For this example, we will take a repository that processes user data. Let's assume we have a legacy repository, BankingSystem-Backend, with all the security configurations that handle private customer data. We first scan the repository with Privado and find the existing APIs processing user data. To scan the project, we follow these steps:

Step 1 - Clone the Required Repositories

git clone https://github.com/saurabh-sudo/BankingSystem-Backend
git clone https://github.com/Privado-Inc/privado

Step 2 - Install Privado

curl -o- https://raw.githubusercontent.com/Privado-Inc/privado-cli/main/install.sh | bash

Step 3 - Run the scan

privado scan BankingSystem-Backend

After the scan is complete, we can view the results at <span class="code">BankingSystem-Backend/.privado/privado.json</span>. To interpret the results, you can check the following guide. Under the “Collections“ section in the result, we see that Privado scan has detected 2 APIs that collect user data. However, there are a few more APIs in the app that are also handling some data - might not be user data. One such example is shown below:

    public ResponseEntity getById(@PathVariable Long id) throws Exception {
        try {
            Account acc = accountDao.findById(id).get();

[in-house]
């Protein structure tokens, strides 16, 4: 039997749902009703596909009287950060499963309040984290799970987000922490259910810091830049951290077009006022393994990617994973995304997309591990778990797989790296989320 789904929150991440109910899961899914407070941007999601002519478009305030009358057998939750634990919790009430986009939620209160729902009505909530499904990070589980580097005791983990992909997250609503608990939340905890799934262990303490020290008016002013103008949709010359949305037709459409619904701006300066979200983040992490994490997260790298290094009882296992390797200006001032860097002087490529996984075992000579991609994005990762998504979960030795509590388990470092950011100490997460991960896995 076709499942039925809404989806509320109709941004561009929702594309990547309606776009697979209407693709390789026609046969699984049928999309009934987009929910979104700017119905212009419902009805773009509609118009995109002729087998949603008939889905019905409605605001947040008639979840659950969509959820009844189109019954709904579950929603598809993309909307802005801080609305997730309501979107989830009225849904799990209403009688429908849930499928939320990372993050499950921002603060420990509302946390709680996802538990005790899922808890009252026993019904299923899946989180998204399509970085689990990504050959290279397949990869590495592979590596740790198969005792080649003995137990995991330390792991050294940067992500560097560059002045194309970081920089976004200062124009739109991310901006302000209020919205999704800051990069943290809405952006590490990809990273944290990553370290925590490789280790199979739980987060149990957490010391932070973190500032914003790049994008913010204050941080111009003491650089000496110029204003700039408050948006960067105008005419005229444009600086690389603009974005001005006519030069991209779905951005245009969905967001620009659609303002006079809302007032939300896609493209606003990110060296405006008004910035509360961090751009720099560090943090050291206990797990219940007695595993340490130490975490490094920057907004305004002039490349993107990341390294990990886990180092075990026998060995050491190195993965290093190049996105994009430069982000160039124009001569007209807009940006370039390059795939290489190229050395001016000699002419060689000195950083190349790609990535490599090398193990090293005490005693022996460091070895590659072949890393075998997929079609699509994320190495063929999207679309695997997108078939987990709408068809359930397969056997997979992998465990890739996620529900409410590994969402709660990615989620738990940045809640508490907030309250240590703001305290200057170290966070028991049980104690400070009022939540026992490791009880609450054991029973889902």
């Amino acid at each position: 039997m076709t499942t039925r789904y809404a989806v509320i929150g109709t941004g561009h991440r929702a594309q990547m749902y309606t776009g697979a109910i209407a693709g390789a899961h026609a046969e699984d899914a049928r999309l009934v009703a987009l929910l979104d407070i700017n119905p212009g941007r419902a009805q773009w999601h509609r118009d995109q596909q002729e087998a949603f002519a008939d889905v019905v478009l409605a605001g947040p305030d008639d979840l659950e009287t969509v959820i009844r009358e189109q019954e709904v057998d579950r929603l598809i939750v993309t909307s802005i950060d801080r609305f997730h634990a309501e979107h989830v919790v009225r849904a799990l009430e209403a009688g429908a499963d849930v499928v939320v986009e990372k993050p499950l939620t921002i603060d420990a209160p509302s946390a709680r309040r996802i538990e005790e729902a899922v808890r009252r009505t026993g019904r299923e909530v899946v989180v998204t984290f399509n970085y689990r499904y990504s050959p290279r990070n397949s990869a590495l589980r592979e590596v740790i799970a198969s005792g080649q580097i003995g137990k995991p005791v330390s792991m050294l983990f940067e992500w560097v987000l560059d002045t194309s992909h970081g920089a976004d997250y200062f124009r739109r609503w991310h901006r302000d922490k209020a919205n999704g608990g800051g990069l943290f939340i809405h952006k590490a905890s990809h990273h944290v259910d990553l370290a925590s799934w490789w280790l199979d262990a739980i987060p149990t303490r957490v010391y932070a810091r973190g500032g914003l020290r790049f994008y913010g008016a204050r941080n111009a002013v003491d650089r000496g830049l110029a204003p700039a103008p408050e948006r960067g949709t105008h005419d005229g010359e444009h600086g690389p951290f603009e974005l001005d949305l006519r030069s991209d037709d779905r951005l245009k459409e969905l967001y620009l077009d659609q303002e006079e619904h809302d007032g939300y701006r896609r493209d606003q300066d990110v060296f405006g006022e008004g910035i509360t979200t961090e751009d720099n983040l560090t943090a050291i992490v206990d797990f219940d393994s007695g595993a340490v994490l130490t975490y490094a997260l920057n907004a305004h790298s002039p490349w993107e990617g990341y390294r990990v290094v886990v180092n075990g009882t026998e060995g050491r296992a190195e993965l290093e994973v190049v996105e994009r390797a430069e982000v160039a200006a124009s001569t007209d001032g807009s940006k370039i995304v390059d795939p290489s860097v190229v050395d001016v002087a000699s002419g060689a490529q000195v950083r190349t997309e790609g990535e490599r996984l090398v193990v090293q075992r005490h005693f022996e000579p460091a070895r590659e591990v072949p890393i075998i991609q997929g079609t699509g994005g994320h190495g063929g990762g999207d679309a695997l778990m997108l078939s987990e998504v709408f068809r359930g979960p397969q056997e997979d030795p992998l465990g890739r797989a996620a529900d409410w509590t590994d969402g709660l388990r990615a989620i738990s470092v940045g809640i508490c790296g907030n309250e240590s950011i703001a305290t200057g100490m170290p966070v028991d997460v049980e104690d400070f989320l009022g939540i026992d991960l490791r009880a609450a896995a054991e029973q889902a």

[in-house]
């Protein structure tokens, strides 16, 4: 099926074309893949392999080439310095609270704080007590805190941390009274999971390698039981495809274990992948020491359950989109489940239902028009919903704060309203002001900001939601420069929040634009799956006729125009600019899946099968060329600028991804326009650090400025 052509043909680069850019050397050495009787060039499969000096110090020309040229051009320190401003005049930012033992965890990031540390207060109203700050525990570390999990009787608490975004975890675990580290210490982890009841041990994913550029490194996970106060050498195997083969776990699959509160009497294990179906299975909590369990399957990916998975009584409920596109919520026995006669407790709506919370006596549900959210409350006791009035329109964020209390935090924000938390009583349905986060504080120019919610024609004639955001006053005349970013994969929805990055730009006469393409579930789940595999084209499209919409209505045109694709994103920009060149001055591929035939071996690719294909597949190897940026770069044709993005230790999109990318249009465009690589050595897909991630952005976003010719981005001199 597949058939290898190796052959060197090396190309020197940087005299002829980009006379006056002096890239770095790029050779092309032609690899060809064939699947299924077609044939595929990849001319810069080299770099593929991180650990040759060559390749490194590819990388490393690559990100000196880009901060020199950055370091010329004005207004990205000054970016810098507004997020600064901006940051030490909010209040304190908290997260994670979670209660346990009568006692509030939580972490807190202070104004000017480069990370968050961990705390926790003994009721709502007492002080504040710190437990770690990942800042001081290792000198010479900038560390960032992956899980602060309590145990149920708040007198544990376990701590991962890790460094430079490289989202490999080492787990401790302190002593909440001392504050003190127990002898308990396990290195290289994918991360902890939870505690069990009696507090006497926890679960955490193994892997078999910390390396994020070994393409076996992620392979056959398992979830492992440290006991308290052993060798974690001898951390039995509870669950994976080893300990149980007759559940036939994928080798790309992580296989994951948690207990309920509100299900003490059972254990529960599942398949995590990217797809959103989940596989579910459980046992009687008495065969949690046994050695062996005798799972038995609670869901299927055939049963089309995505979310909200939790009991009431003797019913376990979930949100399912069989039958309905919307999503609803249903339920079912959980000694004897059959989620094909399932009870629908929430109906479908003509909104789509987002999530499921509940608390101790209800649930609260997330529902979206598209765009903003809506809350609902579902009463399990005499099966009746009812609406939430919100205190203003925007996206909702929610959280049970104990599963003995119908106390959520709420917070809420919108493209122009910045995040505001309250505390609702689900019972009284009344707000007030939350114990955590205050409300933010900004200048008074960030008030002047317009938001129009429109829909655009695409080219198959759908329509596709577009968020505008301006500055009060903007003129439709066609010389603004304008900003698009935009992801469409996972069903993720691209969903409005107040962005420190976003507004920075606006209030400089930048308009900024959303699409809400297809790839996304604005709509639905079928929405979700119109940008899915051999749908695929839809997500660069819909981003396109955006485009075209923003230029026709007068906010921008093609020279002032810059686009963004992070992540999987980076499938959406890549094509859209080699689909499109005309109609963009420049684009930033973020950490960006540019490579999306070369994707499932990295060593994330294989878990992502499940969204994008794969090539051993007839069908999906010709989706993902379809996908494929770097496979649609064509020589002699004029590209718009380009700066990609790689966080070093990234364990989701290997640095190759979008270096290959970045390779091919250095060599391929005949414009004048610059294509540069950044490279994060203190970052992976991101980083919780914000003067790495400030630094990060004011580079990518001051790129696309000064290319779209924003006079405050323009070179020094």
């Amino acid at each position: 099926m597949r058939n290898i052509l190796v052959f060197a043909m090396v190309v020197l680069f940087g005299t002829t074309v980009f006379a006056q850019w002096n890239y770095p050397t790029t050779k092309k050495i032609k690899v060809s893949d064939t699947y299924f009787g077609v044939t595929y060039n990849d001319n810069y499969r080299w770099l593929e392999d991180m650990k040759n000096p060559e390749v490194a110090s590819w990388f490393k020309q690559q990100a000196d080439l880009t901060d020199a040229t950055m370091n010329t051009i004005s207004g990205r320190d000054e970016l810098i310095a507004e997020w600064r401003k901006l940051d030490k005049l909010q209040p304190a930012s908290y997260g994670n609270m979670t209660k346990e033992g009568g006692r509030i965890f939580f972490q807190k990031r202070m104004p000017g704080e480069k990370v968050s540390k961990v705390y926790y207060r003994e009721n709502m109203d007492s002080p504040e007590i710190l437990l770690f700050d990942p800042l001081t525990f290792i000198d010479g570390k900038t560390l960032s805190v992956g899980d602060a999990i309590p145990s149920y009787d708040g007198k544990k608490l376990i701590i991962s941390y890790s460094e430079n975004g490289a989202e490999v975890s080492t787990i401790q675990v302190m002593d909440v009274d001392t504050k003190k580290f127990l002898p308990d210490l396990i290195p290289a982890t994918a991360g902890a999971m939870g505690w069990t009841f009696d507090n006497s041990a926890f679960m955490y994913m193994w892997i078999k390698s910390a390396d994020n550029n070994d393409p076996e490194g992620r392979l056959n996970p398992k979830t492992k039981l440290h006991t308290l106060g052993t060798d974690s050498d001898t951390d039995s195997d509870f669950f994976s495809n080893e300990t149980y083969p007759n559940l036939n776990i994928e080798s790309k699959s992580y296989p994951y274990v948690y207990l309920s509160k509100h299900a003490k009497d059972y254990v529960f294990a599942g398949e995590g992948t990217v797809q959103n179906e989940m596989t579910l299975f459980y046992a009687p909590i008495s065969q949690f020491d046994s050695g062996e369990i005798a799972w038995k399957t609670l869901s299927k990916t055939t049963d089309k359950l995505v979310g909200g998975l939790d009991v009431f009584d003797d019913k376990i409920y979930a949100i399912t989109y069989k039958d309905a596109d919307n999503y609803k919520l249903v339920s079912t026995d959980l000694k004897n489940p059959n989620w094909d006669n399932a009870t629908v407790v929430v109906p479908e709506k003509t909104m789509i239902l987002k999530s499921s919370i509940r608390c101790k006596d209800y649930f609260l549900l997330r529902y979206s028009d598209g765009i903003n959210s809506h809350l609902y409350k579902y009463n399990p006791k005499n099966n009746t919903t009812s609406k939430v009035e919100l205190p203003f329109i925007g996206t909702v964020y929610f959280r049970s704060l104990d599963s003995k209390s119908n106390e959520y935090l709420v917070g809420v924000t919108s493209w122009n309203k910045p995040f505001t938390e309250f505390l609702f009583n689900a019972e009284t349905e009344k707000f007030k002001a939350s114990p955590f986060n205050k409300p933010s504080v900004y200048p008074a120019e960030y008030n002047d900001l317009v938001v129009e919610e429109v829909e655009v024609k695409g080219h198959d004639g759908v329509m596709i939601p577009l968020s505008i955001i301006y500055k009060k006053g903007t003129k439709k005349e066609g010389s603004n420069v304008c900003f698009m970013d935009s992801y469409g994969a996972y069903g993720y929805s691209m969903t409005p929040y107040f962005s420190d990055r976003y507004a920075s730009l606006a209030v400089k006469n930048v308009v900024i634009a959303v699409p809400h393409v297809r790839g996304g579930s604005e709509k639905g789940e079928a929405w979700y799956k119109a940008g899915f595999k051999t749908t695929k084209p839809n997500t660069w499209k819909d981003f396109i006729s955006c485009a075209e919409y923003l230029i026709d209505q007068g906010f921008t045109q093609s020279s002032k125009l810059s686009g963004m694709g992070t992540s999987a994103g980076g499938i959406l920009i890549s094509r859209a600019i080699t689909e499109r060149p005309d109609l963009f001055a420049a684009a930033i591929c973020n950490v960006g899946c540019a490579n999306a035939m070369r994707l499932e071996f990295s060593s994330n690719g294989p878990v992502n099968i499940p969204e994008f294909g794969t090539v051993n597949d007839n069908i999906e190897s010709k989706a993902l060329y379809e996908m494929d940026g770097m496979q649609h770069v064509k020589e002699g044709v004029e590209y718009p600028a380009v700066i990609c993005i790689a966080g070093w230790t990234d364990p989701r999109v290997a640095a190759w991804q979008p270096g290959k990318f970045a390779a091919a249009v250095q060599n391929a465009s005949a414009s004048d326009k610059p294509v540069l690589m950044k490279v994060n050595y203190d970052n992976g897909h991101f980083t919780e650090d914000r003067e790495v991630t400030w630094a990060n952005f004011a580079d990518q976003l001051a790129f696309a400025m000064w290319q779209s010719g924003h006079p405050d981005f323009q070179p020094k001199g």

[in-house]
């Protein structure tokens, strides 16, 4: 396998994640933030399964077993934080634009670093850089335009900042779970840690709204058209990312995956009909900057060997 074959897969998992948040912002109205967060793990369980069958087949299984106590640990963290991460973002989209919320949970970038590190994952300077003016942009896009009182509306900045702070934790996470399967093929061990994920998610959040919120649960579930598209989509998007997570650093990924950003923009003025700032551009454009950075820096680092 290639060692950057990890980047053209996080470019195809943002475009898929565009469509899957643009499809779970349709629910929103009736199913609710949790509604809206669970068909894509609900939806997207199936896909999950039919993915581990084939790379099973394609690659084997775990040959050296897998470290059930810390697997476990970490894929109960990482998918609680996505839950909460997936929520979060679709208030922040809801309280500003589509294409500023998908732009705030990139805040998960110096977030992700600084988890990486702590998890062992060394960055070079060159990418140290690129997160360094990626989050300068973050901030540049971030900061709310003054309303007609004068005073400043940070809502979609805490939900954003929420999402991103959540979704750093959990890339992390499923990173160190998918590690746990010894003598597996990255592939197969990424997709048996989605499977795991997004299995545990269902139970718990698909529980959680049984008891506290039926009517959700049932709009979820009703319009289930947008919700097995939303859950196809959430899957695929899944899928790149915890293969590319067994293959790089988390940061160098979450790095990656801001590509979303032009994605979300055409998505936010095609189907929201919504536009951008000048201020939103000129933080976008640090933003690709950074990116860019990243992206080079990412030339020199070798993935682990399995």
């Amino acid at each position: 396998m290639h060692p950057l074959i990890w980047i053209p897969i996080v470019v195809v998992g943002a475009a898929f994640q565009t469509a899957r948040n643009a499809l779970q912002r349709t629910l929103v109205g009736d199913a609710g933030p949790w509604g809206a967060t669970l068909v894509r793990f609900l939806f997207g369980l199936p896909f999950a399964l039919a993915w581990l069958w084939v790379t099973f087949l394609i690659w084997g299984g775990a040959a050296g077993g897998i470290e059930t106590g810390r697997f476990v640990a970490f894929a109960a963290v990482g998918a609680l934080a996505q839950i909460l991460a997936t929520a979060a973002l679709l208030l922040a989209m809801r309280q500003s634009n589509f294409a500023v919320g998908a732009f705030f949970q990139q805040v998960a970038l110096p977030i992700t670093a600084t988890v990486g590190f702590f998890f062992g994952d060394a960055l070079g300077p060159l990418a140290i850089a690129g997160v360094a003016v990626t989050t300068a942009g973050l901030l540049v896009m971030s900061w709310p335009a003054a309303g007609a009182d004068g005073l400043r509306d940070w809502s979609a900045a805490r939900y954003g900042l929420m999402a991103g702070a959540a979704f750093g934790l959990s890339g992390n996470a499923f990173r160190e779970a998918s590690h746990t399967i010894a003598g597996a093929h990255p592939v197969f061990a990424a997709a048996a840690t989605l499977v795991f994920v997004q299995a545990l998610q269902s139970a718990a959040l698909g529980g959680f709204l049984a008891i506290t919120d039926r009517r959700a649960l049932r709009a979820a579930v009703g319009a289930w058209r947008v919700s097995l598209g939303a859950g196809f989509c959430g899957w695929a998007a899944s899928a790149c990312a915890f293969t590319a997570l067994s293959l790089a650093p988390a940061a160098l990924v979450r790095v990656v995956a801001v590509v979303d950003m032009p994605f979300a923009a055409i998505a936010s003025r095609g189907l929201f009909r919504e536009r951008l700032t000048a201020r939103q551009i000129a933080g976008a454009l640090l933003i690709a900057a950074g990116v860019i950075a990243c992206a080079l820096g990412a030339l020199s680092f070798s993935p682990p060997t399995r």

return ResponseEntity.ok(acc);

        } catch (Exception e) {

            System.out.println("Error is " + e);
            return new ResponseEntity(HttpStatus.BAD_REQUEST);

By default, Privado scan does not detect this since it is unclear if the data is linked to the user. So lets suppose we are browsing the code and discover this snippet above. We scratch our heads a bit and decide that we should start tracking any data leading to the Account DAO that we have since this looks like data can go in and out from here. To do this, we can define a simple rule in Privado to detect APIs that expose all entries in the database, using the JDBC’s <span class="code">findById()</span> method that fetches a particular entry from the database. We then mark those leakages as sinks. We must place the above rule in the Privado project's <span class="code">rules/sinks/storages/jdbc/java.yaml</span> file:

  - id: Storages.SpringFramework.AccountDao.Read
    name: AccountDao JBDC Connector
      - "(i?)com.common.BankData.dao.AccountDao.*findById.*"

Now, to pass these custom rules to the scan, we run the <span class="code">privado scan BankingSystem-Backend -c <path/to/privado> </span>. On scanning the repository with our custom rules, we can see that Privado detects the new API in the code and maps out the data flow in the application. The below screenshot displays the data flow of the passport number of the user as highlighted by the red box.

It also generates a line-by-line code analysis that can be viewed by developers to understand the flow of information inside the code. Note that this process does not solve the problem itself. However, it helps improve visibility around data flow in an organization and collaboration between developers and data security engineers. This is particularly useful in large organizations, where hundreds of code changes are made daily, and new repositories are added to the codebase.

You can check out the tool yourself on GitHub. Feel free to post any issues or contribute to the project.

How proactive API visibility could have saved Optus from a massive data breach
Posted by
Anuj Agarwal
October 28, 2022

Anuj Agrawal is a Developer Relations Engineer at Privado